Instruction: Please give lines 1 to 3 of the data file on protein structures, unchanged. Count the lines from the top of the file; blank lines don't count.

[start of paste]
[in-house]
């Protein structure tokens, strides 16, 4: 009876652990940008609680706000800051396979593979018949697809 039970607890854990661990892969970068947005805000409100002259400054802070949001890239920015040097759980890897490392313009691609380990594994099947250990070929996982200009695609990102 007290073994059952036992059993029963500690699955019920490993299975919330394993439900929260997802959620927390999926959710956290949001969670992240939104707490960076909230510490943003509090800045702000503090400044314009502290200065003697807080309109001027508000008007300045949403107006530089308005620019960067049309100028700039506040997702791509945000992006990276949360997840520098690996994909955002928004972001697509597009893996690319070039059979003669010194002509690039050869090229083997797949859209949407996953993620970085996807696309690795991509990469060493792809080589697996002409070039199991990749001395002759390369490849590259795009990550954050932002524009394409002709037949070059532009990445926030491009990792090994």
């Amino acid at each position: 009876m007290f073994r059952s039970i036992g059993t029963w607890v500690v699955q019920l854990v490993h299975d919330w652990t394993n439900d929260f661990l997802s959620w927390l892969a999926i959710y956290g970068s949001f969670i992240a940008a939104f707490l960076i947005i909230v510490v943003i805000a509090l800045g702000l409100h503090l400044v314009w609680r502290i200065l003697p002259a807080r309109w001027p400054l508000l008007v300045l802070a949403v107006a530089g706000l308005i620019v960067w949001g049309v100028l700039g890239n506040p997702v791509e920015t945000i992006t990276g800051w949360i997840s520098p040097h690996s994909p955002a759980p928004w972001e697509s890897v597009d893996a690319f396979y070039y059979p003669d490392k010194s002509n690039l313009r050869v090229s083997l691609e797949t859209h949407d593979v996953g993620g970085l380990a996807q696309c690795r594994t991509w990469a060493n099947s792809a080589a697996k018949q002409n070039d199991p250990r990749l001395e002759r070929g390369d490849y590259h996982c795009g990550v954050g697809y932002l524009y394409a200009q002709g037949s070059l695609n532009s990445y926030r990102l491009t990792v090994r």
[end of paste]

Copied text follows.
[in-house]
């Protein structure tokens, strides 16, 4: 009876652990940008609680706000800051396979593979018949697809 039970607890854990661990892969970068947005805000409100002259400054802070949001890239920015040097759980890897490392313009691609380990594994099947250990070929996982200009695609990102 007290073994059952036992059993029963500690699955019920490993299975919330394993439900929260997802959620927390999926959710956290949001969670992240939104707490960076909230510490943003509090800045702000503090400044314009502290200065003697807080309109001027508000008007300045949403107006530089308005620019960067049309100028700039506040997702791509945000992006990276949360997840520098690996994909955002928004972001697509597009893996690319070039059979003669010194002509690039050869090229083997797949859209949407996953993620970085996807696309690795991509990469060493792809080589697996002409070039199991990749001395002759390369490849590259795009990550954050932002524009394409002709037949070059532009990445926030491009990792090994």
């Amino acid at each position: 009876m007290f073994r059952s039970i036992g059993t029963w607890v500690v699955q019920l854990v490993h299975d919330w652990t394993n439900d929260f661990l997802s959620w927390l892969a999926i959710y956290g970068s949001f969670i992240a940008a939104f707490l960076i947005i909230v510490v943003i805000a509090l800045g702000l409100h503090l400044v314009w609680r502290i200065l003697p002259a807080r309109w001027p400054l508000l008007v300045l802070a949403v107006a530089g706000l308005i620019v960067w949001g049309v100028l700039g890239n506040p997702v791509e920015t945000i992006t990276g800051w949360i997840s520098p040097h690996s994909p955002a759980p928004w972001e697509s890897v597009d893996a690319f396979y070039y059979p003669d490392k010194s002509n690039l313009r050869v090229s083997l691609e797949t859209h949407d593979v996953g993620g970085l380990a996807q696309c690795r594994t991509w990469a060493n099947s792809a080589a697996k018949q002409n070039d199991p250990r990749l001395e002759r070929g390369d490849y590259h996982c795009g990550v954050g697809y932002l524009y394409a200009q002709g037949s070059l695609n532009s990445y926030r990102l491009t990792v090994r």